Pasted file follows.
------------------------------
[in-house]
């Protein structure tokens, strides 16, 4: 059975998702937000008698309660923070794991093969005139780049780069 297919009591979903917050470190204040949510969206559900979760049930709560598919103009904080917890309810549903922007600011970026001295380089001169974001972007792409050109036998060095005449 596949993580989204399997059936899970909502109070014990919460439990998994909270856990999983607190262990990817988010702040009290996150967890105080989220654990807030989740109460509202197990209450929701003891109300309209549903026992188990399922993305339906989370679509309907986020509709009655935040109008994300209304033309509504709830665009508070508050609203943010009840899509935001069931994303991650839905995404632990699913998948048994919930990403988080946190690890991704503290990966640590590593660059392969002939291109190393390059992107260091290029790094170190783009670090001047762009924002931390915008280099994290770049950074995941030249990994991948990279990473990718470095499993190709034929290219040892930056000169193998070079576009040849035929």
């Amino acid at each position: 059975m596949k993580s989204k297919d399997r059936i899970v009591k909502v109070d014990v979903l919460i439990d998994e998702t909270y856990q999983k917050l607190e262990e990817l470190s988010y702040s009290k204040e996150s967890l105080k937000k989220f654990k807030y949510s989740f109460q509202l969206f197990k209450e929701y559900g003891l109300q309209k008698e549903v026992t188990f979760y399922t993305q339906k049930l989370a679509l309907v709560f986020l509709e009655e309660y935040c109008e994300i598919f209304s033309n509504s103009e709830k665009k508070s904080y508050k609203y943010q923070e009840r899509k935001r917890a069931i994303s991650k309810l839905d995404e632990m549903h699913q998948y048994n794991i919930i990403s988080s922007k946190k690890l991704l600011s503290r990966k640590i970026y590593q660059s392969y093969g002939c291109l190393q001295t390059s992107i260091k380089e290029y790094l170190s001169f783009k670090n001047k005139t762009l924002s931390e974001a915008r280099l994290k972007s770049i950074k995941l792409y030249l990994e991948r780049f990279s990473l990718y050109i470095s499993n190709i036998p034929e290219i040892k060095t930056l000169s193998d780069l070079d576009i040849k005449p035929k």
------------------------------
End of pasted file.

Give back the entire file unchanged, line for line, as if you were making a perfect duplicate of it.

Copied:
[in-house]
């Protein structure tokens, strides 16, 4: 059975998702937000008698309660923070794991093969005139780049780069 297919009591979903917050470190204040949510969206559900979760049930709560598919103009904080917890309810549903922007600011970026001295380089001169974001972007792409050109036998060095005449 596949993580989204399997059936899970909502109070014990919460439990998994909270856990999983607190262990990817988010702040009290996150967890105080989220654990807030989740109460509202197990209450929701003891109300309209549903026992188990399922993305339906989370679509309907986020509709009655935040109008994300209304033309509504709830665009508070508050609203943010009840899509935001069931994303991650839905995404632990699913998948048994919930990403988080946190690890991704503290990966640590590593660059392969002939291109190393390059992107260091290029790094170190783009670090001047762009924002931390915008280099994290770049950074995941030249990994991948990279990473990718470095499993190709034929290219040892930056000169193998070079576009040849035929």
């Amino acid at each position: 059975m596949k993580s989204k297919d399997r059936i899970v009591k909502v109070d014990v979903l919460i439990d998994e998702t909270y856990q999983k917050l607190e262990e990817l470190s988010y702040s009290k204040e996150s967890l105080k937000k989220f654990k807030y949510s989740f109460q509202l969206f197990k209450e929701y559900g003891l109300q309209k008698e549903v026992t188990f979760y399922t993305q339906k049930l989370a679509l309907v709560f986020l509709e009655e309660y935040c109008e994300i598919f209304s033309n509504s103009e709830k665009k508070s904080y508050k609203y943010q923070e009840r899509k935001r917890a069931i994303s991650k309810l839905d995404e632990m549903h699913q998948y048994n794991i919930i990403s988080s922007k946190k690890l991704l600011s503290r990966k640590i970026y590593q660059s392969y093969g002939c291109l190393q001295t390059s992107i260091k380089e290029y790094l170190s001169f783009k670090n001047k005139t762009l924002s931390e974001a915008r280099l994290k972007s770049i950074k995941l792409y030249l990994e991948r780049f990279s990473l990718y050109i470095s499993n190709i036998p034929e290219i040892k060095t930056l000169s193998d780069l070079d576009i040849k005449p035929k």